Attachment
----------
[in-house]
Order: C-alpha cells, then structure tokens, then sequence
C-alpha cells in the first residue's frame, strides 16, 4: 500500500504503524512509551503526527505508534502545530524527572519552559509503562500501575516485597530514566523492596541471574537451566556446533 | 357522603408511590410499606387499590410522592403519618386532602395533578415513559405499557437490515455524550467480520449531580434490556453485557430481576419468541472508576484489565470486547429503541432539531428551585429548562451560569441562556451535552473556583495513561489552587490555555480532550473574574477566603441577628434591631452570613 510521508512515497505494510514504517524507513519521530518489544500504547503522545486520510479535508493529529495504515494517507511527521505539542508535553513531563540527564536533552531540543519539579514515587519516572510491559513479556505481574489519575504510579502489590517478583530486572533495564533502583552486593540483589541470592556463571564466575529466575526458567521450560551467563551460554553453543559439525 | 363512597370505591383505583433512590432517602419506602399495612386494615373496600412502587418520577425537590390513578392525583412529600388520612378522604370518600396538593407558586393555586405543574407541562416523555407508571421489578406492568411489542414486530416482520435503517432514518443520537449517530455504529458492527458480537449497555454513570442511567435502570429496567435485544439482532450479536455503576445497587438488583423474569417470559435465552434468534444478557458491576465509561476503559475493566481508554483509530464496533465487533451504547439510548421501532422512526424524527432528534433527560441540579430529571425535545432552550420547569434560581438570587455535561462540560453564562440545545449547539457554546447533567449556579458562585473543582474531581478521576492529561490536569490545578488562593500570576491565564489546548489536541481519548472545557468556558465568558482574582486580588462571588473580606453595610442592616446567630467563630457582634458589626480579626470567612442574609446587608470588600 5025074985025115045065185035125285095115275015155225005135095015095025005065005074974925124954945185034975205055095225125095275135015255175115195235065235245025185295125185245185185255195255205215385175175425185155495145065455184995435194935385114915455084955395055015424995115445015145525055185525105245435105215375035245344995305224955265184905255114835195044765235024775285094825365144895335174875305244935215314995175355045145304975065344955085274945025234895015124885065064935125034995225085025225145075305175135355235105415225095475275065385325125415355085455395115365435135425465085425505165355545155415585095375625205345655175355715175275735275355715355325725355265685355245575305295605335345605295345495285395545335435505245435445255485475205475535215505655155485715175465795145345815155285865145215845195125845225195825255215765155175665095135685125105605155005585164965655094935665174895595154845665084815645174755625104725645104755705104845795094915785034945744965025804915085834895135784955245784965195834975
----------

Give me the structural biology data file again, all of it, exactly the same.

[in-house]
Order: C-alpha cells, then structure tokens, then sequence
C-alpha cells in the first residue's frame, strides 16, 4: 500500500504503524512509551503526527505508534502545530524527572519552559509503562500501575516485597530514566523492596541471574537451566556446533 | 357522603408511590410499606387499590410522592403519618386532602395533578415513559405499557437490515455524550467480520449531580434490556453485557430481576419468541472508576484489565470486547429503541432539531428551585429548562451560569441562556451535552473556583495513561489552587490555555480532550473574574477566603441577628434591631452570613 510521508512515497505494510514504517524507513519521530518489544500504547503522545486520510479535508493529529495504515494517507511527521505539542508535553513531563540527564536533552531540543519539579514515587519516572510491559513479556505481574489519575504510579502489590517478583530486572533495564533502583552486593540483589541470592556463571564466575529466575526458567521450560551467563551460554553453543559439525 | 363512597370505591383505583433512590432517602419506602399495612386494615373496600412502587418520577425537590390513578392525583412529600388520612378522604370518600396538593407558586393555586405543574407541562416523555407508571421489578406492568411489542414486530416482520435503517432514518443520537449517530455504529458492527458480537449497555454513570442511567435502570429496567435485544439482532450479536455503576445497587438488583423474569417470559435465552434468534444478557458491576465509561476503559475493566481508554483509530464496533465487533451504547439510548421501532422512526424524527432528534433527560441540579430529571425535545432552550420547569434560581438570587455535561462540560453564562440545545449547539457554546447533567449556579458562585473543582474531581478521576492529561490536569490545578488562593500570576491565564489546548489536541481519548472545557468556558465568558482574582486580588462571588473580606453595610442592616446567630467563630457582634458589626480579626470567612442574609446587608470588600 5025074985025115045065185035125285095115275015155225005135095015095025005065005074974925124954945185034975205055095225125095275135015255175115195235065235245025185295125185245185185255195255205215385175175425185155495145065455184995435194935385114915455084955395055015424995115445015145525055185525105245435105215375035245344995305224955265184905255114835195044765235024775285094825365144895335174875305244935215314995175355045145304975065344955085274945025234895015124885065064935125034995225085025225145075305175135355235105415225095475275065385325125415355085455395115365435135425465085425505165355545155415585095375625205345655175355715175275735275355715355325725355265685355245575305295605335345605295345495285395545335435505245435445255485475205475535215505655155485715175465795145345815155285865145215845195125845225195825255215765155175665095135685125105605155005585164965655094935665174895595154845665084815645174755625104725645104755705104845795094915785034945744965025804915085834895135784955245784965195834975